At the beginning of this century, the notion that Western democracies have a responsibility to protect civilians from the ravages of mad dictators and civil war was in ascendancy. Today it lies in shreds in the bloody, rubble strewn streets of Damascus, Aleppo and many other towns and cities.
To be sure, aid workers and humanitarians continue to do the Lord’s work in many troubled regions, providing much needed medical aid and humanitarian assistance. But the notion that the “international community” has a moral obligation” to use military force to stop the wholesale killing of civilians is now little more than a polite fiction in the halls of the UN and the academy.
The doctrine of humanitarian intervention was given its fullest expression in the 2002 report of the International Commission in Intervention and State Sovereignty, which argued that the UN should use military force to prevent massive human rights atrocities in civil conflicts and that state sovereignty is conditional.
The “responsibility to protect” doctrine or RTP, as it came to be known, was the brainchild of then-Liberal foreign minister Lloyd Axworthy. Although Axworthy’s name never appeared on the actual report – that honour went to the Commission’s two co-chairs, Algerian diplomat Mohammed Sahnoun and former Australian foreign minister Gareth Evans, he and officials in the Canadian Department of Foreign Affairs were its chief architects and proponents.
The main principles of the report were subsequently embraced by the General Assembly of the United Nations and successive resolutions of the Security Council as well as a number of regional organizations such as the African Union.
In Kosovo, and subsequently in Libya in NATO’s efforts to help unseat Libyan dictator Muammar Gaddafi, RTP appeared as if the idea had some currency.
In its various policy statements soon after coming to power, the Obama administration also appropriated RTP and human security as the centrepiece of its new foreign policy.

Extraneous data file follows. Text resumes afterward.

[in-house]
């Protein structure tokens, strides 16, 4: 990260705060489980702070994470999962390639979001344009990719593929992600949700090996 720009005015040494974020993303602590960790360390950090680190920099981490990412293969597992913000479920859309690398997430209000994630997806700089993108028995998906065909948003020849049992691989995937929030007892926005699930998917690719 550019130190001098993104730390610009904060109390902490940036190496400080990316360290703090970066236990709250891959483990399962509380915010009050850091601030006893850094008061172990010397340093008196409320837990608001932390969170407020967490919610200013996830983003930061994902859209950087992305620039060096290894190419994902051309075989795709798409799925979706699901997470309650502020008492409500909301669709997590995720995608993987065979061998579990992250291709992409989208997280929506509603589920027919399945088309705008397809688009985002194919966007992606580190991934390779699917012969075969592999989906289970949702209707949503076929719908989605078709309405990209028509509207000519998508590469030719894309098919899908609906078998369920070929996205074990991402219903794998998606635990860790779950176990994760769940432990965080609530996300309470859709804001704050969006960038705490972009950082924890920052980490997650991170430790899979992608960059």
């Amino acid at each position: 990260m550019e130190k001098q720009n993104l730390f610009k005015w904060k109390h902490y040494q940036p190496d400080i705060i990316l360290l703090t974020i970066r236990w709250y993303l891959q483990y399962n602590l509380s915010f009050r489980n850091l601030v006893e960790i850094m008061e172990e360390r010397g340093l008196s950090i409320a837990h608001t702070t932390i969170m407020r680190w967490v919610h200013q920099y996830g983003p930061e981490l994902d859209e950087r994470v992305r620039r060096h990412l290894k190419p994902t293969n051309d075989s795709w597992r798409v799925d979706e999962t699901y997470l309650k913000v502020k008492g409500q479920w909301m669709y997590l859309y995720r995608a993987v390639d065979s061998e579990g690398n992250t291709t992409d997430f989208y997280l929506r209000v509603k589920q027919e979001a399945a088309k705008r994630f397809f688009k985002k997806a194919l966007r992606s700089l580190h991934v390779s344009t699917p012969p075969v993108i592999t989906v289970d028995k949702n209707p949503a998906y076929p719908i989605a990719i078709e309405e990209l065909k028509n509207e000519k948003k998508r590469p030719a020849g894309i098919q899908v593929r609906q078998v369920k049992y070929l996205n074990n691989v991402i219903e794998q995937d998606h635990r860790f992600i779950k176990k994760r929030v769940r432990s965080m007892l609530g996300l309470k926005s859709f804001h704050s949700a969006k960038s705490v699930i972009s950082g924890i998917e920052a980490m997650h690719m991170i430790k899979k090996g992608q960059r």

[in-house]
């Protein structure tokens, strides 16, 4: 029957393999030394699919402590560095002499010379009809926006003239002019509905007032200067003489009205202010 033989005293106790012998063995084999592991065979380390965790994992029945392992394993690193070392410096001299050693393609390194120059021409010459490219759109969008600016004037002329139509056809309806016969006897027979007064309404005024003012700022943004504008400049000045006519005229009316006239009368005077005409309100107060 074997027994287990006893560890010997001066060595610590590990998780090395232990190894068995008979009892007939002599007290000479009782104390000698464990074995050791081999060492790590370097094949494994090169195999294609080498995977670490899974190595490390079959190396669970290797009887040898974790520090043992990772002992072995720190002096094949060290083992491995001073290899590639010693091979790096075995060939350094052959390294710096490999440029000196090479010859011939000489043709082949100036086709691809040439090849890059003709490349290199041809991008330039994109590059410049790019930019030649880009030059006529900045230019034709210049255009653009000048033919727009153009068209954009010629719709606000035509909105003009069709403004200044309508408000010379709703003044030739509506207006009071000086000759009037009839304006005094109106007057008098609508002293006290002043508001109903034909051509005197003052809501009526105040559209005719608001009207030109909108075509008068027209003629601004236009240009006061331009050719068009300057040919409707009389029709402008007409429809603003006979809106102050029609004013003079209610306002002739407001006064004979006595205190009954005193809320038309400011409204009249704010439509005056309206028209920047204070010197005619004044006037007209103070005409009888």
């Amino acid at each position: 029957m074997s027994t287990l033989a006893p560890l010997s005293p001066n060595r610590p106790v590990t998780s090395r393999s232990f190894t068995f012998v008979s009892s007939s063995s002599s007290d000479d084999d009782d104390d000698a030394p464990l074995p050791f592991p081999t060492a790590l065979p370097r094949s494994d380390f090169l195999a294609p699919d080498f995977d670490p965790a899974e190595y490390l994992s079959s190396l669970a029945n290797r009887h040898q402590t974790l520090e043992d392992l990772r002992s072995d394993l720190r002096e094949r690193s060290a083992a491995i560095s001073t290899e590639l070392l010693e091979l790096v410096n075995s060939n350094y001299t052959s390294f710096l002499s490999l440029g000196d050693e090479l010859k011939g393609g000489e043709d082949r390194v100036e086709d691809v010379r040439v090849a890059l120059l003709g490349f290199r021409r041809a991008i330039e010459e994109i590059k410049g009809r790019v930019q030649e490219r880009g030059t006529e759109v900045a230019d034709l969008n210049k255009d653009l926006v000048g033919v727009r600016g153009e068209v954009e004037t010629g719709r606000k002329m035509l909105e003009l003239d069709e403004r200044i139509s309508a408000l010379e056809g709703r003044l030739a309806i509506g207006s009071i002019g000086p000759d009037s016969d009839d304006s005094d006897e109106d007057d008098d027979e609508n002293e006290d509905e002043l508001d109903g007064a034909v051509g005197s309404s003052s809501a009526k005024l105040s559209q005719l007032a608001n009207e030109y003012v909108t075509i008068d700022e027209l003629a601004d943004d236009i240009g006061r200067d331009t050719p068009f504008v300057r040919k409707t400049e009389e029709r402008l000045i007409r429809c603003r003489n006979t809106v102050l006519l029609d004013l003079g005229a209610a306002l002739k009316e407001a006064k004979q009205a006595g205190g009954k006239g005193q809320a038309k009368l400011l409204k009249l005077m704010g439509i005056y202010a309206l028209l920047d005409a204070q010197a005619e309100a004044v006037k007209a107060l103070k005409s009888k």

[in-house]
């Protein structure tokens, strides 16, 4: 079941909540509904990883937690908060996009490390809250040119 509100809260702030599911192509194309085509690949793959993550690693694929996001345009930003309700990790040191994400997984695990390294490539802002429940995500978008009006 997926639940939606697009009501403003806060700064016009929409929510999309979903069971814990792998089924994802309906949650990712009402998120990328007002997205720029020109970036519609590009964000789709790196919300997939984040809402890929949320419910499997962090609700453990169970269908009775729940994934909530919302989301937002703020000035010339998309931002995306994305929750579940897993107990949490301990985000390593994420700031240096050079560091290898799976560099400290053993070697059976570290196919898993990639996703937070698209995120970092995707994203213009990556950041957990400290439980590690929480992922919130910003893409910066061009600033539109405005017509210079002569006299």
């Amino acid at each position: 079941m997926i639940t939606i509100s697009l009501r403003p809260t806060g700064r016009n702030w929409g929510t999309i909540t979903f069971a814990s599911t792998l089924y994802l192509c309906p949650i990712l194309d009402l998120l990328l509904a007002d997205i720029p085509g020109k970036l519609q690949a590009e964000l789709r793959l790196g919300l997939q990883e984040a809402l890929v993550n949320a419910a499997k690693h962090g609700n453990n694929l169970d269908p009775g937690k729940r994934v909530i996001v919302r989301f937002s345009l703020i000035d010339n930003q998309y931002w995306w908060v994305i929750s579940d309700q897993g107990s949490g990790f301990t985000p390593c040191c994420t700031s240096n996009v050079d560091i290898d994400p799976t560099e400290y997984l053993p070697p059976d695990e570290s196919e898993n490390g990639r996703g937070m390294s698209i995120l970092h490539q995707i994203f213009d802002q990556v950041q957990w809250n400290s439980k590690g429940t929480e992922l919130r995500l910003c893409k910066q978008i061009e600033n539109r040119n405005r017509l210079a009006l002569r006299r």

However, Syrian dictator Bashar Assad’s remarkable comeback when many, including ourselves, were writing his obituary, is a stark reminder that national self-interest and sovereignty trump humanitarian principles and RTP when really put to the test.
Despite a great deal of hand wringing by politicians, diplomats, and pundits, Western nations prefer to sit on the sidelines and watch Syria’s fires burn as hundreds of thousands are killed or displaced.
The Obama administration has been in full hyperventilation mode throughout this crisis. Former secretary of state Hilary Clinton and ex-UN ambassador Susan Rice were the most voluble. The President literally had to be dragged into the decision to arm Syrian rebels by the more hawkish members of his administration. And what is on offer now is taking the form of “too little, too late.”
Assad comes out the winner here because he has strong backers. Russia and Iran have direct interests in Syria that they are determined to defend whereas the US has essentially humanitarian, RTP sentiments about the strife and an abiding interest in the Israeli/Palestinian dispute above almost all else in the Middle East. It comes across as weakness that thuggish regimes of various stripes will easily exploit.
Neither Russia nor Iran, with little concern about the attitudes of their own people, lack the stomach for military intervention, whereas the weary West clearly does not want to get its hands dirty no matter how noble (or desperate) the cause. The fractious nature of the Syrian opposition does not help.
The one real, unifying power in Syria is the military. That is what is propping up Assad. That is also a fact that the Russians seem to have grasped from the start. So much for “intelligence,” yet again.
The “hard” asset Russia is defending is, of course, its naval base. Contrast the effect of that with the billions spent by the US on the Egyptian military, for what exactly?
The second round of Geneva Peace Talks is also shaping up to be a farce. As one former UN diplomat confided recently, it is hard to have serious negotiations when one side (Russia) cares deeply about the outcome while the other side (the United States) is indifferent and disengaged. The White House’s dealings with the Kremlin have been limp and listless from the beginning.
As with Caesar’s demise, many hands are responsible for RTP’s death. But if there is an “et tu Brute” moment in this drama, it is with Washington. It has failed to lead in stopping the killing, if not with boots on the ground then at least with effective diplomacy.